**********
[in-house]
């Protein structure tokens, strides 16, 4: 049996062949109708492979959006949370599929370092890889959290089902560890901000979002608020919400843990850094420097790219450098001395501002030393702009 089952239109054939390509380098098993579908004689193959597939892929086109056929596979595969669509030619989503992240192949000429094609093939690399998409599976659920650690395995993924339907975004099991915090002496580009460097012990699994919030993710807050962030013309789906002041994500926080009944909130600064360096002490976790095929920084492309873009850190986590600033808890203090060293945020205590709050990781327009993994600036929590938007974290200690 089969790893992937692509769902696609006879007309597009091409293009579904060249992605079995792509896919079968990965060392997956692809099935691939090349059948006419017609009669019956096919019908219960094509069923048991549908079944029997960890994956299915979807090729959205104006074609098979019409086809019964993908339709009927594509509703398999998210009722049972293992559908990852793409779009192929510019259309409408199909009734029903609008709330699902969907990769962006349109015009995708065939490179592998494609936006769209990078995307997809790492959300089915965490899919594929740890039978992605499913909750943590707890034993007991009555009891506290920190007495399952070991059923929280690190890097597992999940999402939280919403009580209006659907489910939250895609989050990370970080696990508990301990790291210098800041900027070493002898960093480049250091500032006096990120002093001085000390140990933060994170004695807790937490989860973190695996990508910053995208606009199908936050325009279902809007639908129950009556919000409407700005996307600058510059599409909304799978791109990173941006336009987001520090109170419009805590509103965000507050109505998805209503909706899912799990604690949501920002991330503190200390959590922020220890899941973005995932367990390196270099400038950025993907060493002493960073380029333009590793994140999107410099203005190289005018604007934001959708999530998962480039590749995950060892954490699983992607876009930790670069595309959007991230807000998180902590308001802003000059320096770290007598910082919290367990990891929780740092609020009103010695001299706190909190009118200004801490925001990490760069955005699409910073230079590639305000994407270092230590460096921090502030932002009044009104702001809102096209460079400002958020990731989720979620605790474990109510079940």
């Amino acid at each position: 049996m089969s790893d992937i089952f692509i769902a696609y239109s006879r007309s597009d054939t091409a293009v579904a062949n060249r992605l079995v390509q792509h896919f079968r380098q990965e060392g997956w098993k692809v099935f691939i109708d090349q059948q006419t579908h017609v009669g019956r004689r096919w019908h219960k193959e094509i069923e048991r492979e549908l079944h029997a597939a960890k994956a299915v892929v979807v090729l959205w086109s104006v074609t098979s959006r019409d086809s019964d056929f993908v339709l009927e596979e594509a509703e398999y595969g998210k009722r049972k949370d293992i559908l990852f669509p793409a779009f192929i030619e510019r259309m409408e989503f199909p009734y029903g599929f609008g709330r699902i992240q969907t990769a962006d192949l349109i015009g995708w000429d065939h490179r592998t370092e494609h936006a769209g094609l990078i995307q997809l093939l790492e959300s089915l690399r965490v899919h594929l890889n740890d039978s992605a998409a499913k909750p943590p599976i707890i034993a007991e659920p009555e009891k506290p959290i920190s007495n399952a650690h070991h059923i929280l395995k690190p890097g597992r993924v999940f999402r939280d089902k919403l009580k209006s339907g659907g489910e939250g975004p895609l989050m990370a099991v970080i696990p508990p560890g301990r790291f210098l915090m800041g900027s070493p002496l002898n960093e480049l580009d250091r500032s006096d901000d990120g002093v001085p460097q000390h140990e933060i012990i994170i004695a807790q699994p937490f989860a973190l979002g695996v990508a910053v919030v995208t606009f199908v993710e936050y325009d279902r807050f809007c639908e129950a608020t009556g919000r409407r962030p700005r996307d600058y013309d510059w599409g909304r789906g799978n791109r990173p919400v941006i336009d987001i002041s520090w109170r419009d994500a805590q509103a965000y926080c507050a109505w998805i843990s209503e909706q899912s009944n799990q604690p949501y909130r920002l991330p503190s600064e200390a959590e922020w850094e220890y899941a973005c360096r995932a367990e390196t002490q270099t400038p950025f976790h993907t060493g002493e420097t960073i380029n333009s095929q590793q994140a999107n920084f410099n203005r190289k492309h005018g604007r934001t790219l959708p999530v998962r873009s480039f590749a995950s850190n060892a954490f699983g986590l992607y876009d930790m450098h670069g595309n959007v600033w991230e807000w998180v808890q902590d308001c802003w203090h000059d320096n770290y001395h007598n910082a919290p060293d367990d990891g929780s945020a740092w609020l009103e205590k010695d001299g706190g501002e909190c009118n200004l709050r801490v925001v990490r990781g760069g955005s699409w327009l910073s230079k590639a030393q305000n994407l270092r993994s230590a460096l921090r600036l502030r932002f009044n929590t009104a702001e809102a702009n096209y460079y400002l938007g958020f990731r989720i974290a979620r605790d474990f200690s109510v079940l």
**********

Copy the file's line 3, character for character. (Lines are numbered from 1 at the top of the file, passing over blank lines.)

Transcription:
């Amino acid at each position: 049996m089969s790893d992937i089952f692509i769902a696609y239109s006879r007309s597009d054939t091409a293009v579904a062949n060249r992605l079995v390509q792509h896919f079968r380098q990965e060392g997956w098993k692809v099935f691939i109708d090349q059948q006419t579908h017609v009669g019956r004689r096919w019908h219960k193959e094509i069923e048991r492979e549908l079944h029997a597939a960890k994956a299915v892929v979807v090729l959205w086109s104006v074609t098979s959006r019409d086809s019964d056929f993908v339709l009927e596979e594509a509703e398999y595969g998210k009722r049972k949370d293992i559908l990852f669509p793409a779009f192929i030619e510019r259309m409408e989503f199909p009734y029903g599929f609008g709330r699902i992240q969907t990769a962006d192949l349109i015009g995708w000429d065939h490179r592998t370092e494609h936006a769209g094609l990078i995307q997809l093939l790492e959300s089915l690399r965490v899919h594929l890889n740890d039978s992605a998409a499913k909750p943590p599976i707890i034993a007991e659920p009555e009891k506290p959290i920190s007495n399952a650690h070991h059923i929280l395995k690190p890097g597992r993924v999940f999402r939280d089902k919403l009580k209006s339907g659907g489910e939250g975004p895609l989050m990370a099991v970080i696990p508990p560890g301990r790291f210098l915090m800041g900027s070493p002496l002898n960093e480049l580009d250091r500032s006096d901000d990120g002093v001085p460097q000390h140990e933060i012990i994170i004695a807790q699994p937490f989860a973190l979002g695996v990508a910053v919030v995208t606009f199908v993710e936050y325009d279902r807050f809007c639908e129950a608020t009556g919000r409407r962030p700005r996307d600058y013309d510059w599409g909304r789906g799978n791109r990173p919400v941006i336009d987001i002041s520090w109170r419009d994500a805590q509103a965000y926080c507050a109505w998805i843990s209503e909706q899912s009944n799990q604690p949501y909130r920002l991330p503190s600064e200390a959590e922020w850094e220890y899941a973005c360096r995932a367990e390196t002490q270099t400038p950025f976790h993907t060493g002493e420097t960073i380029n333009s095929q590793q994140a999107n920084f410099n203005r190289k492309h005018g604007r934001t790219l959708p999530v998962r873009s480039f590749a995950s850190n060892a954490f699983g986590l992607y876009d930790m450098h670069g595309n959007v600033w991230e807000w998180v808890q902590d308001c802003w203090h000059d320096n770290y001395h007598n910082a919290p060293d367990d990891g929780s945020a740092w609020l009103e205590k010695d001299g706190g501002e909190c009118n200004l709050r801490v925001v990490r990781g760069g955005s699409w327009l910073s230079k590639a030393q305000n994407l270092r993994s230590a460096l921090r600036l502030r932002f009044n929590t009104a702001e809102a702009n096209y460079y400002l938007g958020f990731r989720i974290a979620r605790d474990f200690s109510v079940l």